If your quadcopter flying skills are not quite up to scratch, a new drone might be worth more investigation as it has been equipped with a patented protective shell frame designed to keep both the pilot safe and prevent catastrophic damage to the quadcopter.
Designed by Advanced Aerodynamics the durable drone is also equipped with virtual reality capabilities and due to weighing less than one pound. Its expected to be exempt from the new federal regulations requiring owners to register their drone before flight.
When 3D Robotics announced its Solo quadcopter, one of the more intriguing features was an accessory bay. Instead of opening up the Solo and wiring in, or screwing on an accessory (as is common with hobby drones — including the ubiquitous Phantom 2), you would simply “plug and play.” Until now, that’s all we really knew, but today the company is announcing “Made for Solo” — a program that will standardize, and encourage the development of third-party accessories for the self-proclaimed “smart drone.” If you make infrared cameras, for example, you could make a version just for Solo and have it work seamlessly with the drone’s GPS and smart flight modes. Basically, any gadget, sensor or product that could squeeze into, and be lifted by, a quadcopter could be integrated into the Solo as if it were native to the product.
More official information here:
The proposed regulatory framework can be downloaded here (PDF, 41 pages):
While the US rules seem to be quite restrictive, complex and drone adverse the EU ruleset at least partially aims to balance better between conflicting interests (freedom for RC hobbyists vs aviation safety vs public privacy).
The ruleset acknowledges the economic importance of drones, their innovation potential, the fragmentation of the industry as well as the diversity how drones are used. At least the agency seems to be willing to not lump together all these things.
Drones with built-in geofencing will produce far better results than registration by preventing problems as opposed to pointing to who might have done it after something has happened.
Jonathan B. Rupprecht is a drone lawyer and a commercial pilot with single-engine, multi-engine, and instrument ratings. He is also an airplane flight instructor and instrument flight instructor. Jonathan obtained a Bachelor of…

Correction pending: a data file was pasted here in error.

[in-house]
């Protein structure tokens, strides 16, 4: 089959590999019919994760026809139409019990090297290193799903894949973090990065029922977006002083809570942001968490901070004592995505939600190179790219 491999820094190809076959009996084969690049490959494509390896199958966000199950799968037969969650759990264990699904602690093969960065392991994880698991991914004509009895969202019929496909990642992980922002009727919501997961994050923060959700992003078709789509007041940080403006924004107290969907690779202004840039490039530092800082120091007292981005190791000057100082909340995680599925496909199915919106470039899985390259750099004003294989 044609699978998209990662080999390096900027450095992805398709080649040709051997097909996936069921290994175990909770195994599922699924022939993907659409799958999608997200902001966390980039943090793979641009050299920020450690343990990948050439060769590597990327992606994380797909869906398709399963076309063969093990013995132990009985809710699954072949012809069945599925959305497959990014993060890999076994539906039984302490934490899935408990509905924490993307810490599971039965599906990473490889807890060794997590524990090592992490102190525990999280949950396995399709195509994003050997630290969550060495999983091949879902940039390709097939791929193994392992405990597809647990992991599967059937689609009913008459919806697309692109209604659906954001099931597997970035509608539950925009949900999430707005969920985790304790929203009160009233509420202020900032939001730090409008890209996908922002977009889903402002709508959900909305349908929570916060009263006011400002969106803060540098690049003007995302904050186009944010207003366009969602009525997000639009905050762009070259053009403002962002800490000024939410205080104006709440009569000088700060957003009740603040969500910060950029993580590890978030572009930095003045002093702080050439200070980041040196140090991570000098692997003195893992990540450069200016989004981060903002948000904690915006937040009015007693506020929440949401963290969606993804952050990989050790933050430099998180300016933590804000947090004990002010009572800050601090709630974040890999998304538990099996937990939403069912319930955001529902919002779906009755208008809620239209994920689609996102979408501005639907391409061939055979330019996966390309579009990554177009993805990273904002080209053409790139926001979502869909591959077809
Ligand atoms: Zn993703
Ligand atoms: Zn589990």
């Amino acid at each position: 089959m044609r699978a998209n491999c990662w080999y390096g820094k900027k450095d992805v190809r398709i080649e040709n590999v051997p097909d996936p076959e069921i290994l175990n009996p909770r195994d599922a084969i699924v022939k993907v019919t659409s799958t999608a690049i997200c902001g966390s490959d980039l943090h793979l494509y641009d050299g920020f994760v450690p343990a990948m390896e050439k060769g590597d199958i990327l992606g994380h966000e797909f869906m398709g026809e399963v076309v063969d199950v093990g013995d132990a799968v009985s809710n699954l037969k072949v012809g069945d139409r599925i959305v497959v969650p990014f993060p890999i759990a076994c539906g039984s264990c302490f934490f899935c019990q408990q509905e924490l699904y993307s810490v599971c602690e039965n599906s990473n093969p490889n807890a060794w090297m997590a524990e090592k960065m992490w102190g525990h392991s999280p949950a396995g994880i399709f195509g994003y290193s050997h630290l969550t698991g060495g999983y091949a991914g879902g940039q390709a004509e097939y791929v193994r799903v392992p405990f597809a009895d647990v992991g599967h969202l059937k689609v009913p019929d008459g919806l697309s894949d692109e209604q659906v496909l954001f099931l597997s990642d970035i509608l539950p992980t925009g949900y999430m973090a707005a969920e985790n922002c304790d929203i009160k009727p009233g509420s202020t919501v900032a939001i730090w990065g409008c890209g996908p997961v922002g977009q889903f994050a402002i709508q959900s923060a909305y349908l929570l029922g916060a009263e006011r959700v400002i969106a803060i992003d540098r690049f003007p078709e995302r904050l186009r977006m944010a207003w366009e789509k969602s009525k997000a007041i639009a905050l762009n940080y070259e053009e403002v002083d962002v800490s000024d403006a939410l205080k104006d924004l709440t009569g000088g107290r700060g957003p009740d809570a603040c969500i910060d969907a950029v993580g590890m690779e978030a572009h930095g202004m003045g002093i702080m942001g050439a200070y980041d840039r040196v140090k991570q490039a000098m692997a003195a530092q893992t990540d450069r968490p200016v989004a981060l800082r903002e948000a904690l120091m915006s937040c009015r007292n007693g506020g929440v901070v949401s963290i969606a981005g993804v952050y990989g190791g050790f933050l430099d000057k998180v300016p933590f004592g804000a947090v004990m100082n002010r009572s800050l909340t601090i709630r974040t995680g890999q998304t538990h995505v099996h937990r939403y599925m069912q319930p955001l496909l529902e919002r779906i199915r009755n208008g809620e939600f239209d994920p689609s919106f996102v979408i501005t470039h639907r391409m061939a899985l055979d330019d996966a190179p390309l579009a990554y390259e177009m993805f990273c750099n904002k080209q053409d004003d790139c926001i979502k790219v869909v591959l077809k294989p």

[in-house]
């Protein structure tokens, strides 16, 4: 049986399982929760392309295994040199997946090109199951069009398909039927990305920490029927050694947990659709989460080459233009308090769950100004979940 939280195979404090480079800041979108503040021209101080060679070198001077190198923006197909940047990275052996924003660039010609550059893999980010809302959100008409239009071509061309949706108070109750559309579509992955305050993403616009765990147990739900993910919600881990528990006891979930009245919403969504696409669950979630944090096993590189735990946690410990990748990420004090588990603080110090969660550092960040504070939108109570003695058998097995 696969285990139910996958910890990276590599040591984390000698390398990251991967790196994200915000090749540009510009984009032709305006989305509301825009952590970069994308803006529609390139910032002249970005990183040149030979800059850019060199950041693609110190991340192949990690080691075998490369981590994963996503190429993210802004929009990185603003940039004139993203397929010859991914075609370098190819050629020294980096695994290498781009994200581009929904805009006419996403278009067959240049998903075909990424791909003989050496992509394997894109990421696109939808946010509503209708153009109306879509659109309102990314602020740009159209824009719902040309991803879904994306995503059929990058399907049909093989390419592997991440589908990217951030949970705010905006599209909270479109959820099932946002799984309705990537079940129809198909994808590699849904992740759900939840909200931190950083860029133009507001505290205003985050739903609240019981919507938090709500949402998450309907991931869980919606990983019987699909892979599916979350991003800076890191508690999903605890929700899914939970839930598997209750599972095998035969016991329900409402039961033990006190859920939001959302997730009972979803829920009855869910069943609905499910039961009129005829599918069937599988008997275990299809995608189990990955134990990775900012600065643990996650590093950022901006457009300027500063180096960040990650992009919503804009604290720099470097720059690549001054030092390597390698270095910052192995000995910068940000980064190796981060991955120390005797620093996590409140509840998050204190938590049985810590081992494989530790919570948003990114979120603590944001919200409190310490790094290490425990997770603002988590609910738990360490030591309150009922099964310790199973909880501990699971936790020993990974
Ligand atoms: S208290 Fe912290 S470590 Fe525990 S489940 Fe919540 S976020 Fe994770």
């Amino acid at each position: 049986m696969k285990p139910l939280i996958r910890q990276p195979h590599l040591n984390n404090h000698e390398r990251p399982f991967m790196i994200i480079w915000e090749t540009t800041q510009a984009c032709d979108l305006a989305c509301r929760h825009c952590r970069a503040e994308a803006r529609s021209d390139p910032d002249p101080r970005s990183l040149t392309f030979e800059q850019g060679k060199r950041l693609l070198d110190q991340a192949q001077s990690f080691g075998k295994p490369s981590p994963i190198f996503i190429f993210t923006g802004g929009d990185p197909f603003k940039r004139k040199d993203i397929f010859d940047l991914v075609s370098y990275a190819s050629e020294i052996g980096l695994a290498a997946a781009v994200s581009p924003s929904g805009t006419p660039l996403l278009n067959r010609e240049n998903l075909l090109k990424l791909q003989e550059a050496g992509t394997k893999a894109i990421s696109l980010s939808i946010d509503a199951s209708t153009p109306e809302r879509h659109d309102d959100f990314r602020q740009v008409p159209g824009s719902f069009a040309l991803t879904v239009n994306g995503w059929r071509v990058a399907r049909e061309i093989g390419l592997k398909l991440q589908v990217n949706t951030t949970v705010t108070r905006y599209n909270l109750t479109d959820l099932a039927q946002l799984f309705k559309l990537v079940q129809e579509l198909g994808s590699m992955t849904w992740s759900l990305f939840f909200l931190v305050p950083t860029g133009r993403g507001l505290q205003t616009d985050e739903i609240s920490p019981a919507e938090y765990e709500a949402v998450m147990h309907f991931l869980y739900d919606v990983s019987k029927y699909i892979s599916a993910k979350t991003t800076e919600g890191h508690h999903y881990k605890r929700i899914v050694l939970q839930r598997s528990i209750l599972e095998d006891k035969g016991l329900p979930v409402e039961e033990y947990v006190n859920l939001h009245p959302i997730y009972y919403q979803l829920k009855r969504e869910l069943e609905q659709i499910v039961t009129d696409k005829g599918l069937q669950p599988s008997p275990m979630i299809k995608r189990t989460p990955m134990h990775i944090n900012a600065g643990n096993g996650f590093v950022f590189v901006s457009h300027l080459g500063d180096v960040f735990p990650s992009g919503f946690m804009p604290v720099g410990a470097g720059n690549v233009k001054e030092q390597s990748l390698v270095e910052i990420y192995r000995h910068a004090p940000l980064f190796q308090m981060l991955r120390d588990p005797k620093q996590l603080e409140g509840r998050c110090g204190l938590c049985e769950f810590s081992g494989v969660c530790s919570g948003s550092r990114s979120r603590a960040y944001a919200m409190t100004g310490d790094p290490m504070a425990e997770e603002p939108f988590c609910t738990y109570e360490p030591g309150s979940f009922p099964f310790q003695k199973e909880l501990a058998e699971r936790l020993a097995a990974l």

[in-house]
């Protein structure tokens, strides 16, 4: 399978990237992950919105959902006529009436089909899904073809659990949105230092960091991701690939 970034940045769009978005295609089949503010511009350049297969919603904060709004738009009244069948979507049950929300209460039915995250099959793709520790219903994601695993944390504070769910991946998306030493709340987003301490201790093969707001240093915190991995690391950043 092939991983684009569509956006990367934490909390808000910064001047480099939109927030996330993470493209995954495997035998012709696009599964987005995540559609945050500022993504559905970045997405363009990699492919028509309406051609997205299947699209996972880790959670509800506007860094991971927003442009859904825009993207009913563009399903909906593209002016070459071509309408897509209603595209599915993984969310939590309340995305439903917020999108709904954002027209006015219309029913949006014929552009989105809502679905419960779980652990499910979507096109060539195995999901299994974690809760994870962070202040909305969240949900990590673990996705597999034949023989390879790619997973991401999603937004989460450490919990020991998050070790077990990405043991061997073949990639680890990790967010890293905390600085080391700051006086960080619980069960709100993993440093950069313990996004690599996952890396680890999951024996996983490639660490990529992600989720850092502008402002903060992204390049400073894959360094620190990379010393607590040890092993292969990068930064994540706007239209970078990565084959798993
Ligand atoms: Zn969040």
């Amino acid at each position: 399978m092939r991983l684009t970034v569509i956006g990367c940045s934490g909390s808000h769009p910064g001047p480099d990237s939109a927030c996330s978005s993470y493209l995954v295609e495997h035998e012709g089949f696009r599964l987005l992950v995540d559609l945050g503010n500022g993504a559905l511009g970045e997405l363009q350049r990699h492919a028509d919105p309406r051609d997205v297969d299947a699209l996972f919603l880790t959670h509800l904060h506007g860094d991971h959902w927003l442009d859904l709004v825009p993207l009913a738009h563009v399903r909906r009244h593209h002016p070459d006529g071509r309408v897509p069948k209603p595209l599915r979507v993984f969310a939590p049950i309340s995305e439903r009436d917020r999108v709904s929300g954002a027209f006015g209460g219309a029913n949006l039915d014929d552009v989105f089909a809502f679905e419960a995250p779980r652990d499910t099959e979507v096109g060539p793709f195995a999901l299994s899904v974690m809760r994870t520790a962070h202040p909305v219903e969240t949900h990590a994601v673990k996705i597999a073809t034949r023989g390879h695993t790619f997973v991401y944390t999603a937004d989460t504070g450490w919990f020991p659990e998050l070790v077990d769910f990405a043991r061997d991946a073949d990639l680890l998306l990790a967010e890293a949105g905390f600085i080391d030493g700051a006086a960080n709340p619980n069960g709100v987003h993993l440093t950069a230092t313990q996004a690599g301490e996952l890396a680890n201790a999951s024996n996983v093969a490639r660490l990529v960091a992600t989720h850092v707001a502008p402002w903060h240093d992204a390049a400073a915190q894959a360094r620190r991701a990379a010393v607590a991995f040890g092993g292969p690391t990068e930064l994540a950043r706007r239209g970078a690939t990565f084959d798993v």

The US government will soon require tech enthusiasts to register their drones with the Department of Transportation (DOT) to crack down on reckless flying.
The DOT, which supervises the Federal Aviation Administration (FAA) still needs to figure out the specifics of, including which drones will be included, how users will register the devices, and whether the policy will apply to devices that have already been sold. The DOT hopes to have the registration process up and running by Christmas 2015.
US regulators have…
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Student engineers from ETH Zurich are preparing to fly their world-record breaking solar plane over the Amazon rainforest.
The team is fitting its AtlantikSolar unmanned aerial vehicle (UAV) for a 400 kilometer, 12 hour, flight as it seeks to push the endurance limits of solar planes.
The fixed-wing 6.8 kilogram AtlantikSolar will be fitted with a variety of cameras and atmospheric sensors.
AtlantikSolar’s most recent landmark was achieved while carrying no payload this July. The team broke the flight endurance world record for any aircraft below 50 kilograms by flying continuously on solar powered batteries for 81.5 hours (over four days and three nights) in Zurich.
As a weapon, it is coming, no doubt. And, as a commercial tool, what might be called “streaming drones” in a series of co-ordinated flyovers.
Most drones fly high above the terrain, connected to their human operators, alone, one by one for now. The main beneficiary of this semi-unmanned technology has been the army so far. Fly alone, identify the target, controlled from the center the get the green light to launch the missile.
The autonomous drone of the future are independent and no longer alone, instead, fly and swim in groups. Just like locusts, we’ll have swarms of drones, communicating to each other and surrounding environment, like a mobile network of connected robots.
Wow! Mr. Phelps, this drone will self-destruct in 60 seconds.
WINGS THAT MELT ARE A FEATURE, NOT A BUG
Sometimes, the best things are those that can be easily left behind. For rescue missions, whether battlefield or natural disaster, DARPA envisions using lightweight, cheap, and expendable single-use drones that can carry supplies to those in need and, once their mission is complete, fall apart into disposable uselessness. Building on VAPR, which wanted electronics that fell apart on command or when introduced to water, DARPA’s new ICARUS program reaches for the sky and hopes to fall apart before it gets there.
ICARUS is an acronym for “Inbound, Controlled, Air-Releasable, Unrecoverable Systems,” but it’s also the tragic subject of a Greek myth. As the story goes, the young Icarus and his father Daedalus escaped from a prison by building wings from wax and feathers. Shortly after, Icarus ignored his father’s warnings and flew too close to the sun; his wings melted…
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